For the next test, a gasifier control will be utilized to ensure that the oxidizer does not become overheated. Additionally, more accurate temperature sensors will be used, and a fuel-oxidizer barrier must be designed to avoid damage to the engine in an uncontrolled explosion. Overall, in combination with the 3D printed gasifier, the oxidizer worked very well – it significantly increased the efficiency. 

Once all experiments on the engine have been completed, Promin Aerospace plans to hold a suborbital trial launch this November and a commercial suborbital launch in early 2023. Promin Aerospace intends to begin work on orbital launches after concluding suborbital tests.

Promin Aerospace is based in Kyiv and Dnipro. Although Russia amplified its invasion in February, Promin Aerospace has been able to continue the development of its autophagic rocket concept (opens in new tab) while its employees juggle territorial defense.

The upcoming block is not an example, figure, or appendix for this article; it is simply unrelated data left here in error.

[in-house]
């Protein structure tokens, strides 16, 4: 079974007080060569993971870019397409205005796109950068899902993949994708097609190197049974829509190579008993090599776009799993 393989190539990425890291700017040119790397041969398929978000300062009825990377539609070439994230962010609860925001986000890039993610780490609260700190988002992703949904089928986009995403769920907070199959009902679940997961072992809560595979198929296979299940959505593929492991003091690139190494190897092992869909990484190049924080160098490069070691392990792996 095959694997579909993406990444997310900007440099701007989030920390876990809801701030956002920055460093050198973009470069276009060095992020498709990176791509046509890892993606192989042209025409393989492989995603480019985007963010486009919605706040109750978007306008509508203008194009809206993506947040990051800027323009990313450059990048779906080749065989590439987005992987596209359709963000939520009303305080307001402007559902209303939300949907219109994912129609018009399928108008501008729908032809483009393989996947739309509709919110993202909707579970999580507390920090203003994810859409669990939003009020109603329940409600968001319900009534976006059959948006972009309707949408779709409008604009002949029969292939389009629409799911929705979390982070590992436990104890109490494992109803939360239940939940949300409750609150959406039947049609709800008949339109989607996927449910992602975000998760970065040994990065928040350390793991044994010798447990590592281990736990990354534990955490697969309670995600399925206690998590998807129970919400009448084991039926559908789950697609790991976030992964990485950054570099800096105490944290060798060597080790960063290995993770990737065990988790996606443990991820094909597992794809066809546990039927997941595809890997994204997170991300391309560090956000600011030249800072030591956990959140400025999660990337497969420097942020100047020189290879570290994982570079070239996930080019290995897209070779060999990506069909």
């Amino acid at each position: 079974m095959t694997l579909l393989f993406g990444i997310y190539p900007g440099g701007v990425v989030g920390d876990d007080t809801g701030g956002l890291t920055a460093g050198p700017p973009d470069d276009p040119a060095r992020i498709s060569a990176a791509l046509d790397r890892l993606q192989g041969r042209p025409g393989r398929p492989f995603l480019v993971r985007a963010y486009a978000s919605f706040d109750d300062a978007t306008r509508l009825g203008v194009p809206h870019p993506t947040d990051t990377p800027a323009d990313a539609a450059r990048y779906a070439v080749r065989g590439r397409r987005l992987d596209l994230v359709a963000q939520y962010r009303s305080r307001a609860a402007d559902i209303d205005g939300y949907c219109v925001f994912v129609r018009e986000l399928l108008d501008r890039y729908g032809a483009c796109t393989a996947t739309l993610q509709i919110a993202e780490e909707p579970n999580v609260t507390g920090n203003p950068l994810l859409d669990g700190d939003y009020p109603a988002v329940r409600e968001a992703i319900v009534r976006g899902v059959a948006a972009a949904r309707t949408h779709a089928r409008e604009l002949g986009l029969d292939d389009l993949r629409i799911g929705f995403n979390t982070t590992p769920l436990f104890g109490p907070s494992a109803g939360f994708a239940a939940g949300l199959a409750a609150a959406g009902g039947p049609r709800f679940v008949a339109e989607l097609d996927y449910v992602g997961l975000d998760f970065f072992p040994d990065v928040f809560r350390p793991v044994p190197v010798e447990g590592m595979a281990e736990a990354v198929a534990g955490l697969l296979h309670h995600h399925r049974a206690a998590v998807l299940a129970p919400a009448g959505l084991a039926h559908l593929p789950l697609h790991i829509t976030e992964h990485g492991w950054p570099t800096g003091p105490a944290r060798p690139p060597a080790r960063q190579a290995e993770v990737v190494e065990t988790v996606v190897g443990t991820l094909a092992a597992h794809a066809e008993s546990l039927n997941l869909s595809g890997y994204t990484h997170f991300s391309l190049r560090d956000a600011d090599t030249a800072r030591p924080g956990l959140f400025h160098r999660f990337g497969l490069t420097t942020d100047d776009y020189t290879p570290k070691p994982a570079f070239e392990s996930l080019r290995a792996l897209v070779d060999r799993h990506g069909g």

"It is incredibly important for companies with high-tech developments to continue their work during the war," said Volodymyr Taftay, the head of the State Space Agency of Ukraine. "They are the future of our country and now support its economic front."

Promin Aerospace (opens in new tab) was established by Vitaliy Yemets (opens in new tab) and Misha (opens in new tab)Rudominski (opens in new tab) in 2021. It offers an entirely new technology for creating launch vehicles. This technology will make private launches available for any company, reducing their cost and preparation time while leaving no debris.

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Olga Ozhogina
Freelance space reporter

Olga Ozhogina is a Ukrainian space reporter, journalist and photojournalist. She studied avionics at the National Aviation University in Ukraine's capital, Kyiv, and journalism at Dnipro National University in Dnipro, the nation's famous "Space City." She brings considerable technical knowledge to her space coverage and has a broad range of experience across multiple platforms in news media.